The ink dried on the parchment as Raddak turned to look at the candle. He was ten years old. By kobold standards, he was an adult from the age of 8 but given their rough, desperate lives, they were lucky if they ever lived past their teens. Twenty was considered old age for a Kobold and yet he felt as if he had done more in the past year than most would ever do in their lives. He’d scaled huge mountains, fought furious dragons and giants, even faced down an angry goddess with nothing but his amulet and faith to hide behind.
As he jumped down from the writing desk, he smoothed down his robes, the scarlet ones with a brass trim (gifted to him by the Red Pasha no less) he closed the book he had been writing in and made his way out to the chapel the claws on his feet tapping against the stonework. Caliport was a beautiful city and the Pasha had made good on his promise to help Raddak build the first temple to his goddess, Aasterinian. He had at first protested against Yaseno’s offer of donating his mansion but once it was established that this was what the jackrabbit monk wanted, the Pasha relented and had it converted into a smaller but comfy temple in the heart of one of Calimport’s richest neighbourhoods. Raddak didn’t mind. It felt good to remind the rich people that the gods were still amongst them, even the trickier and less reliable ones. And, good to his word, a special room had been left to one side for pilgrims of all religions to stay in when they had need, especially those of Yaseno’s order.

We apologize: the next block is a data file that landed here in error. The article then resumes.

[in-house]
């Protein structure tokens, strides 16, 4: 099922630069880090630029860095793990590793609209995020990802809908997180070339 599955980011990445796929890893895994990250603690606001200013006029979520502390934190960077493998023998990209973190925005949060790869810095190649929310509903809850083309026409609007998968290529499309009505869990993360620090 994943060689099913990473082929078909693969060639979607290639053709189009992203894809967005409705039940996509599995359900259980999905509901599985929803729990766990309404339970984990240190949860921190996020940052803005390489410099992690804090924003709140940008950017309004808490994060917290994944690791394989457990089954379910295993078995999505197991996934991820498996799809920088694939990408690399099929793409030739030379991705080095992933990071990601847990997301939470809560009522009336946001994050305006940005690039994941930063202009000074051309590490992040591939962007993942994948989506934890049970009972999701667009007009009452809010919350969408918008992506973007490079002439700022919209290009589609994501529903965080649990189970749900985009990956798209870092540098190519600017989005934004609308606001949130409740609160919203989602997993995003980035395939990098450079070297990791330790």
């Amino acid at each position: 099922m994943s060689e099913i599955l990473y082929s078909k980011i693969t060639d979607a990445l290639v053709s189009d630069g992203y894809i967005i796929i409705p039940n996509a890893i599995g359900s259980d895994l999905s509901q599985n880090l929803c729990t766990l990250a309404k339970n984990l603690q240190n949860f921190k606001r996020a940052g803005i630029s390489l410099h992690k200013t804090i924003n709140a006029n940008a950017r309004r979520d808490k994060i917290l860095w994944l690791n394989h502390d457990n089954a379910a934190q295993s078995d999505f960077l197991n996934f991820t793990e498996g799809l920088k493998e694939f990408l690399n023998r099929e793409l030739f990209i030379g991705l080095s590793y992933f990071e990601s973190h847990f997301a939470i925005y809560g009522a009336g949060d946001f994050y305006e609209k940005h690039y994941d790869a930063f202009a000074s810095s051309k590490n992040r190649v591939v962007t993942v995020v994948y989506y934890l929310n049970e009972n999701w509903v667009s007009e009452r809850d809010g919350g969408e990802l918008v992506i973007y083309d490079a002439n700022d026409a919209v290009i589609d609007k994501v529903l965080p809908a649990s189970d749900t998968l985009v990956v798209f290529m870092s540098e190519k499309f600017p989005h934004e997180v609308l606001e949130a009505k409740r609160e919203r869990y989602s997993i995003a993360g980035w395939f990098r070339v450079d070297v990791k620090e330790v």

He paused in the centre of the chapel, looking up at the large statue of the smiling brass dragon that watched over the small space and couldn’t help but feel a moment of doubt. He’d not known what he was going to do when he was kicked out of his clan under the mountain, him hooking up with a bunch of inexperienced adventurers and fighting a blue dragon had certainly not been on his list of goals. He’d wondered about finding the old mage that had taken him in or dreamed of going to one of the famed colleges of magic he’d read about. Life, and his goddess it seemed, had different plans of him. But why him?
“Why me?” he said out loud to the statue, only to hear footsteps behind him.
“You finished it?” came a voice. A young girl in her early teens was walking towards him. Despite her human appearance, she hadn’t learnt yet to disguise the deep copper colour of her eyes, a tell-tale sign that she was a dragon polymorphed into another shape.
“Yes Kiti,” he said with some embarrassment. “I kind of wanted to get it down while I remembered it all.” The girl smiled. They’d found her chained in the Red Pasha’s basement, terrified and alone. Once she’d been reunited with her mother, Raddak had made it his mission to track her down and offer his support. After a few weeks, she’d come to the temple, curious to learn. Raddak had declined at first, amazed that a mighty dragon would come to a kobold to learn anything but he had soon relented. She had proven to be a great help in spreading the word.
“May I?” she asked and took the book from his reluctant hands. Her brow furrowed when she read the title page. “Tyranny of Dragons?” Raddak shrugged.